At the start of the year I decided to build a 3d printer. I’d never attempted anything like this before but after lots of reading a looking up details I thought I’d give it go.
My goal was to keep the costs as low as possible, I wanted to see exactly how cheaply you could make a 3d printer. My research told me I needed stepper motors and that old inkjet printers might have them. Luckily I had an old Epson Stylus Color 600 and after stripping the casing off low and behold 2x 200 step stepper motors (brilliant). Now all I needed was 3 more.
I started off by looking at recycling mailing lists to see if anyone was throwing any away, at first I just collected any printers that came up, this unfortunately led to a lot of disappointment as most of the one I found where much too recent and used DC motors and linear encoders to position the rollers and print head; not what I had in mind. Or the printer contained steppers but they weren’t up to the job (some only had 48 steps or simply couldn’t provided enough torque). At this point I decided to try ebay to see if any where going for sale and after a couple of months 3 turned up at once, I promptly purchased them (very cheaply).
So now I had the printers, I’d ordered a ramps board and arduino atmega2560 from ebay and some pololu drivers (word of warning, buy good driver boards…the first one I got didn’t work properly). I then order a heated bed, hot end, PTFE tubing, lead screws and nuts (I purchased some expensive ones…but you could just but threaded rod from a DIY store…much cheaper) and finally coupling between the lead screws and motors.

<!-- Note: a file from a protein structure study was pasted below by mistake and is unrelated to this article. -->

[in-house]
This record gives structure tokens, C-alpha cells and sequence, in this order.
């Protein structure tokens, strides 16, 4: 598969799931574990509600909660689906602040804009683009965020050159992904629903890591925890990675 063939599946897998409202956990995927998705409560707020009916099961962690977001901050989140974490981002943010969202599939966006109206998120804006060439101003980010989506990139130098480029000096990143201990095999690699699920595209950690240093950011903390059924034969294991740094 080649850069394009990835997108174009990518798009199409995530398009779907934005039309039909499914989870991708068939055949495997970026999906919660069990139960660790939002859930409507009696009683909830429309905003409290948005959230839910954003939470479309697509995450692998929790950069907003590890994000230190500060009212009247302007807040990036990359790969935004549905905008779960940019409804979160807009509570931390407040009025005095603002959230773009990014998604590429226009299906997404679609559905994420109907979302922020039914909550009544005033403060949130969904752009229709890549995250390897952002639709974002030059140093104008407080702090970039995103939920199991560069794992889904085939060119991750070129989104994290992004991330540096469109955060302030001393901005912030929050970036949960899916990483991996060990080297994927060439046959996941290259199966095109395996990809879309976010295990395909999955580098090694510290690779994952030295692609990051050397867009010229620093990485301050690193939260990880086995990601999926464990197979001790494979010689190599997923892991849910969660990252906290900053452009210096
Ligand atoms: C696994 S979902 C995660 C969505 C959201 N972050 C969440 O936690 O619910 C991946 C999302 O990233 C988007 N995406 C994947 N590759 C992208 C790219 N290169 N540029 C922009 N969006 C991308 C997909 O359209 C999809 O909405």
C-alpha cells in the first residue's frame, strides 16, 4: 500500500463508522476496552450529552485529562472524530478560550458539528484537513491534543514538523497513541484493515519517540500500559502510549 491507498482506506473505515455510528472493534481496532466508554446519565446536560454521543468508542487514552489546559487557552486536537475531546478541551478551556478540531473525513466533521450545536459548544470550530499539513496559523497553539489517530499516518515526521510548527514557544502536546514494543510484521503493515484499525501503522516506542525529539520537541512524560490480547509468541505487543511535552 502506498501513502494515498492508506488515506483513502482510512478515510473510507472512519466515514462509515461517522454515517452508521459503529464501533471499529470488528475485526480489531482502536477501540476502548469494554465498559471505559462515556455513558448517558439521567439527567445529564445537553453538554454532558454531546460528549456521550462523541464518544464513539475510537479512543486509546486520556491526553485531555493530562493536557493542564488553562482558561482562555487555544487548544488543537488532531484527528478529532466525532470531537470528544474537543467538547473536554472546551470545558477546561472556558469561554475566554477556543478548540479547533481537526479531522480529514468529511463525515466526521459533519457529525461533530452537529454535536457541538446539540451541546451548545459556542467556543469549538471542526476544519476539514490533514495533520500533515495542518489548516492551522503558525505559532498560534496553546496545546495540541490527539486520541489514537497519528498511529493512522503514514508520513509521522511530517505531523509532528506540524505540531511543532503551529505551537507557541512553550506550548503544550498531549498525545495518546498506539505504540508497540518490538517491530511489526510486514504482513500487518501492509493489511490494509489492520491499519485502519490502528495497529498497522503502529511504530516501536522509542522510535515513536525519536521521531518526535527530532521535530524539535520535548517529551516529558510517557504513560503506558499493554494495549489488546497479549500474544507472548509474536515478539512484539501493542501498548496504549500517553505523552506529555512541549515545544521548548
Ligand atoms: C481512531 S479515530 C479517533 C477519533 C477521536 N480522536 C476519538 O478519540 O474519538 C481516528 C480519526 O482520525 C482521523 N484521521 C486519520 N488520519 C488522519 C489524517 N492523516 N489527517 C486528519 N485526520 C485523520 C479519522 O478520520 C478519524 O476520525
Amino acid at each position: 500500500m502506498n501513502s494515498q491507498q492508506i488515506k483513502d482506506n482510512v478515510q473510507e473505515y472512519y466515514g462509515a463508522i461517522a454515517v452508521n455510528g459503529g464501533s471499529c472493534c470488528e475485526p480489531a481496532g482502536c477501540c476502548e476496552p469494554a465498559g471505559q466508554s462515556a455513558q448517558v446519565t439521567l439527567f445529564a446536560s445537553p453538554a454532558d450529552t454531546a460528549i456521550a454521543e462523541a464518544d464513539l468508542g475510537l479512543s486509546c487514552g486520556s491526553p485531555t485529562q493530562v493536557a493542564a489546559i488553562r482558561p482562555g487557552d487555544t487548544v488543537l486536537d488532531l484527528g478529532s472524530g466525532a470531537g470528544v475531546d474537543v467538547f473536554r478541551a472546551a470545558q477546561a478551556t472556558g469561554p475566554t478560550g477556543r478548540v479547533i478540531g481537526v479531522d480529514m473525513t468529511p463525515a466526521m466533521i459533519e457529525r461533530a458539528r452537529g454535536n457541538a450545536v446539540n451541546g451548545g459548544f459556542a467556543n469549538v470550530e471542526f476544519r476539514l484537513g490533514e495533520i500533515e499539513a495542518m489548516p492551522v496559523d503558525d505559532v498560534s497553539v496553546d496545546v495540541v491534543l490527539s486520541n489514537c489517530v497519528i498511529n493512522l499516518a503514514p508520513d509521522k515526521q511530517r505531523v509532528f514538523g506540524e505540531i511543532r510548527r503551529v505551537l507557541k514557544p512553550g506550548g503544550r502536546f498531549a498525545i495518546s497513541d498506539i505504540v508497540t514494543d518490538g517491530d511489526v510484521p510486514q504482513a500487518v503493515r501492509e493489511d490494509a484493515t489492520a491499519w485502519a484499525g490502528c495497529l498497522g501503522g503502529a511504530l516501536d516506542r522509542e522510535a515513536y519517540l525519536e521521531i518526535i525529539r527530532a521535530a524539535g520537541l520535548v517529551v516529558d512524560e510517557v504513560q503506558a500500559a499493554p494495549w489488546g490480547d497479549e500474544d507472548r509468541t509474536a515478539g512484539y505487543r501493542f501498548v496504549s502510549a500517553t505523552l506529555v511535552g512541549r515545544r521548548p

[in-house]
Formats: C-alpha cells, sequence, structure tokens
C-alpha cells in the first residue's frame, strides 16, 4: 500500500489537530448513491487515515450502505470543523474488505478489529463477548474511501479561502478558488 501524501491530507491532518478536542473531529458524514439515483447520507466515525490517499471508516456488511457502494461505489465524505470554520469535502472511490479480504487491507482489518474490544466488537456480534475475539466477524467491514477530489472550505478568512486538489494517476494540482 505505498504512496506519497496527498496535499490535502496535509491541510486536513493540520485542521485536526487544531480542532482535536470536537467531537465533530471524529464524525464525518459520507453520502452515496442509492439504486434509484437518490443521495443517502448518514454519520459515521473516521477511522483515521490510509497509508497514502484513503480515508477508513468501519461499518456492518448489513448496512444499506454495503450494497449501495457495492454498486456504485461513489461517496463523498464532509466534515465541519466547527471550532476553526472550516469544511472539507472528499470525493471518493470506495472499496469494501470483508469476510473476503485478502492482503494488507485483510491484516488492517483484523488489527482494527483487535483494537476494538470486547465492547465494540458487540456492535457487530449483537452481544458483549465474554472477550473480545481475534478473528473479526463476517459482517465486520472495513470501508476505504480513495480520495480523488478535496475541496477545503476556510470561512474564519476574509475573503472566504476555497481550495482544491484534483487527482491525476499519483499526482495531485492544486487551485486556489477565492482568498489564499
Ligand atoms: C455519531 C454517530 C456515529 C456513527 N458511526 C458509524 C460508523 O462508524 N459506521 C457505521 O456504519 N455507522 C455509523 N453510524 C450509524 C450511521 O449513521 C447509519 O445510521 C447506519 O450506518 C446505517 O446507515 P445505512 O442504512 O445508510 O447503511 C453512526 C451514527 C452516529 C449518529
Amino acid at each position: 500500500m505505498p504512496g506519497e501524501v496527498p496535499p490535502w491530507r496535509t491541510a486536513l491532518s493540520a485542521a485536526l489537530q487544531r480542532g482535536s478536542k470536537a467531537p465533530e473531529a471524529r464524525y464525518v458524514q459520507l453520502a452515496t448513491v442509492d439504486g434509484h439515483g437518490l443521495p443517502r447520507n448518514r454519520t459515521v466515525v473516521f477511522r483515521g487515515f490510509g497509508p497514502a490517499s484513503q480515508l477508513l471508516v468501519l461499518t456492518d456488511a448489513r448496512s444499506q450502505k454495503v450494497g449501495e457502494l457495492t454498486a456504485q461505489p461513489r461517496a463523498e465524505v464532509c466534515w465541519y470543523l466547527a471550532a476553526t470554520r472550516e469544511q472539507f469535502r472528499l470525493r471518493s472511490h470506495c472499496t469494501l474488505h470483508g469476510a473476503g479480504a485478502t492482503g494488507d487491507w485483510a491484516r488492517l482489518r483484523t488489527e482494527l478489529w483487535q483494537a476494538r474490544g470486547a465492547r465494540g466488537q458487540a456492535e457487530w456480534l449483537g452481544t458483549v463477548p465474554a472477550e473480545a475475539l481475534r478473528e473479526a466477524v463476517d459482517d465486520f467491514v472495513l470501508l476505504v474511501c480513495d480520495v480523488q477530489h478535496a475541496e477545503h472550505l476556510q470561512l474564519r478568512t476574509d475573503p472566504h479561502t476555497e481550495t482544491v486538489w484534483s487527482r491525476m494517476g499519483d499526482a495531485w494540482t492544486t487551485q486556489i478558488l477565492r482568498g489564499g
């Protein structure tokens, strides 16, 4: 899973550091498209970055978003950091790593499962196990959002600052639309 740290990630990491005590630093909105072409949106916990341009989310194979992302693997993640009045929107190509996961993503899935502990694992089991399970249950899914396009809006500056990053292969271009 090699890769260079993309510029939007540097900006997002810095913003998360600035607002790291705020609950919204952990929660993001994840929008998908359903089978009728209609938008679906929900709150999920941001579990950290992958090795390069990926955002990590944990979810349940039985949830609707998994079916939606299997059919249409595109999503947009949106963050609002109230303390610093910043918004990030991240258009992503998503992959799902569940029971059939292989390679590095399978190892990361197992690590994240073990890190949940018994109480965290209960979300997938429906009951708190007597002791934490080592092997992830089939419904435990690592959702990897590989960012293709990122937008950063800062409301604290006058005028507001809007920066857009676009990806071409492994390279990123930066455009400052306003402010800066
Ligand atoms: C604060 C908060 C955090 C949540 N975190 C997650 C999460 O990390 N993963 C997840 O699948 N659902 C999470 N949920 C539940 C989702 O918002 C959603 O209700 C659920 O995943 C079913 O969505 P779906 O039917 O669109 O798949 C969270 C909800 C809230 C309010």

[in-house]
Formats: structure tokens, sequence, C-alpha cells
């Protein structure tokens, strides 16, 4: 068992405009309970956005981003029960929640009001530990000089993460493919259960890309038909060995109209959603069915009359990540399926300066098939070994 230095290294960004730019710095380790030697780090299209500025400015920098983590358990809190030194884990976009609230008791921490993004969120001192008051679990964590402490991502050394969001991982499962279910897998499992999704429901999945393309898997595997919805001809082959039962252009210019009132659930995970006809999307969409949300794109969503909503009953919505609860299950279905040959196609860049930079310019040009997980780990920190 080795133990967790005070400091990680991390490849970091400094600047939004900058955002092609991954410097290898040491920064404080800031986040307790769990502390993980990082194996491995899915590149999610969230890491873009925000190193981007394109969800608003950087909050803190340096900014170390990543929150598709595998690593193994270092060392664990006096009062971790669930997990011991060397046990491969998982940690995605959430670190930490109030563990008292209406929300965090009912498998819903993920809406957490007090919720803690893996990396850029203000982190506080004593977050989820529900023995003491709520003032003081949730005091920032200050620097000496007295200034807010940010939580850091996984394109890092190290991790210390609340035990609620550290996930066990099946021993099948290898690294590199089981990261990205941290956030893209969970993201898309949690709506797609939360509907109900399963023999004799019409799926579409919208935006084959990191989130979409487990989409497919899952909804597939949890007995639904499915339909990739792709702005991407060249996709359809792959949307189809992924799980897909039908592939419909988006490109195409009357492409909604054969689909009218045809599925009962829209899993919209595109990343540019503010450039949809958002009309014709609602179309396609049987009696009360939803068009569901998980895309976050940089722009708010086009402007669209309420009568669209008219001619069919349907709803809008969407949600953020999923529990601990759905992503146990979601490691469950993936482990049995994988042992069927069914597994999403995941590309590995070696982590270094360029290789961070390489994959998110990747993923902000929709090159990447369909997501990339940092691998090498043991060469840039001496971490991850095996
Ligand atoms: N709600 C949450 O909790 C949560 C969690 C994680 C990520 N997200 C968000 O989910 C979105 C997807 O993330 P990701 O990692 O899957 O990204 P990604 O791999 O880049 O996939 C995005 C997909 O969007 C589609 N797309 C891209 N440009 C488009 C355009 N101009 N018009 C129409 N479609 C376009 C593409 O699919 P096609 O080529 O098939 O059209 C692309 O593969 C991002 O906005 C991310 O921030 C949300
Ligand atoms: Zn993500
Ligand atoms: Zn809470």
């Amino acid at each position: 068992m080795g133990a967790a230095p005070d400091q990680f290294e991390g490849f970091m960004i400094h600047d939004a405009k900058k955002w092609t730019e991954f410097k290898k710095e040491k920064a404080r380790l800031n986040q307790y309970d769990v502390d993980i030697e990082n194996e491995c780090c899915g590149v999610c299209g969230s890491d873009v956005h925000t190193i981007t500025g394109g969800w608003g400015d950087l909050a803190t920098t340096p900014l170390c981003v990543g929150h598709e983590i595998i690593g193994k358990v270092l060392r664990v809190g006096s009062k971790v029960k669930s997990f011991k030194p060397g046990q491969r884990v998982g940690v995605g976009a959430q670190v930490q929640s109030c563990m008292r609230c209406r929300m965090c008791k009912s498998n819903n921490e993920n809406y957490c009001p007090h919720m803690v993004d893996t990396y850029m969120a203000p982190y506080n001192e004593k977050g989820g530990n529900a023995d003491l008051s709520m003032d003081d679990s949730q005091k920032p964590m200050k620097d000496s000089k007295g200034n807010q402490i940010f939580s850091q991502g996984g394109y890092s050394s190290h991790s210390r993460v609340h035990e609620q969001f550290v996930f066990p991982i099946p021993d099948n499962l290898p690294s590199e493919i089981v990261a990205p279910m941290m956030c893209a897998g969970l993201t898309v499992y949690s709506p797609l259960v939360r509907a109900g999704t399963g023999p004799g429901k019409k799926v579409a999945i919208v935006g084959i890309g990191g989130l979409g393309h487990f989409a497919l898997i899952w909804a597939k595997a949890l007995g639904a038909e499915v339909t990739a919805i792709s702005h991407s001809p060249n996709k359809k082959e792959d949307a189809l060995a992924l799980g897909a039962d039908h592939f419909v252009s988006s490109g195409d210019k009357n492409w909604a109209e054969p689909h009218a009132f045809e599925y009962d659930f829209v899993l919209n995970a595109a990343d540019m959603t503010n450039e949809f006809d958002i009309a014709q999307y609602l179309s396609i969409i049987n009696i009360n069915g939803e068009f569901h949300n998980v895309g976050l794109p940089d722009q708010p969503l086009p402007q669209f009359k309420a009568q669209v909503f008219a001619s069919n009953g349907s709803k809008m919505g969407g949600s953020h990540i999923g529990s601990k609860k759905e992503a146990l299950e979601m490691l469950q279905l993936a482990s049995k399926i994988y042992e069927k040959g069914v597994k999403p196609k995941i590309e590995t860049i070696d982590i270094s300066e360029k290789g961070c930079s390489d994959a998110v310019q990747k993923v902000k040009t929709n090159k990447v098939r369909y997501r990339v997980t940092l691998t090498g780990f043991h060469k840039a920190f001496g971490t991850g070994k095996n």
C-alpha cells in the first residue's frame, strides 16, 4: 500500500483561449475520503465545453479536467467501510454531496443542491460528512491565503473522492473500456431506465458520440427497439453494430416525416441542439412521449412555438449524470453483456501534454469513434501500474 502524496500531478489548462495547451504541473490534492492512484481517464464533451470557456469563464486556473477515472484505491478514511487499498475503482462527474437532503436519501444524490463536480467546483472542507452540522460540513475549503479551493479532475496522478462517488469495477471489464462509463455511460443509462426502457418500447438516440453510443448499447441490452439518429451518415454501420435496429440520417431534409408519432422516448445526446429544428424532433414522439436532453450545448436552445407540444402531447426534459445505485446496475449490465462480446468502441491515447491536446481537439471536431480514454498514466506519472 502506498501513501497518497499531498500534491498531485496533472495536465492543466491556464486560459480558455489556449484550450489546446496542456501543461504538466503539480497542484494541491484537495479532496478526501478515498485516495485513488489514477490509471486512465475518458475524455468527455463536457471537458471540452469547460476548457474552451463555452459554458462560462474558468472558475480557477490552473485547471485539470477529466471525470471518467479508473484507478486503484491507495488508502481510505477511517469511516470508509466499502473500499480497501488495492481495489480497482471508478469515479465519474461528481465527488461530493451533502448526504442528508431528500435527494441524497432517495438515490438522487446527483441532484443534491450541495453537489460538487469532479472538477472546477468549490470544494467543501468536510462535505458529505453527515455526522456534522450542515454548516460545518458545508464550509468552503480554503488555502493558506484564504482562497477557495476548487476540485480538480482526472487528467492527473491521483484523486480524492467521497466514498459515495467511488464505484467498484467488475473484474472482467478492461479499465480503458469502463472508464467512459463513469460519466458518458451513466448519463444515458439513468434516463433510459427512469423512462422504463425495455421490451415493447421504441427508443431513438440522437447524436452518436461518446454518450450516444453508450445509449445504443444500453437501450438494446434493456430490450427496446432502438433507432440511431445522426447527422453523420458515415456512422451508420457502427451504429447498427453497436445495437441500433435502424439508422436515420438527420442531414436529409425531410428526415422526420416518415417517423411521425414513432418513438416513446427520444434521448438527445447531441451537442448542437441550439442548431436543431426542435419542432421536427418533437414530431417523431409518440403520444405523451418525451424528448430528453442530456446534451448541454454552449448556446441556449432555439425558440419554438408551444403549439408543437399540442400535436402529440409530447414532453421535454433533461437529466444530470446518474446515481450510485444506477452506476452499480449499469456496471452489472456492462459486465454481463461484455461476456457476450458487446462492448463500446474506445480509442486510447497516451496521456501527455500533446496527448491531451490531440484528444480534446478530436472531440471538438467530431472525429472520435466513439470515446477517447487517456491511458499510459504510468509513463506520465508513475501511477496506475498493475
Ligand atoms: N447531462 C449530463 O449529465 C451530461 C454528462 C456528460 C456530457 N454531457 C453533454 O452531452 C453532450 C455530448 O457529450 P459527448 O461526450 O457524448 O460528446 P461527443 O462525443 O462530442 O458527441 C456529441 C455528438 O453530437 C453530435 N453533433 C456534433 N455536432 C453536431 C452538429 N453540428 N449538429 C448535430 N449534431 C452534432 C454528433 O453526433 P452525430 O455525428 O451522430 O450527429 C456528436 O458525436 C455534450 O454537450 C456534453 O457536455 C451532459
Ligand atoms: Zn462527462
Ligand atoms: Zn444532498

Next how was the printer going to be constructed. I looked at various designs and decided on Cartesian. The eagle eyed amongst you might’ve noticed I didn’t buy any stainless steel guide rods. I decided rather than reinvent the wheel I was going to use some of the structure from the original printers (they are after all square and aligned). I left one of the printers mostly intact and mounted the heated bed to inkjet carriage (this would form the Y axis). One of the printers I cut down to just the inkjet carriage (this would form the X axis). With the remains two printers bodies forming the Z axis (X was mounted on the carriages of each printers and the lead screws ran though part of the body with the nuts for the lead screws mounted to the carriages. The motors for the Z axis are mounted at the bottom of the printer.
If you would like more details or have a project you think I can help with please drop me an email.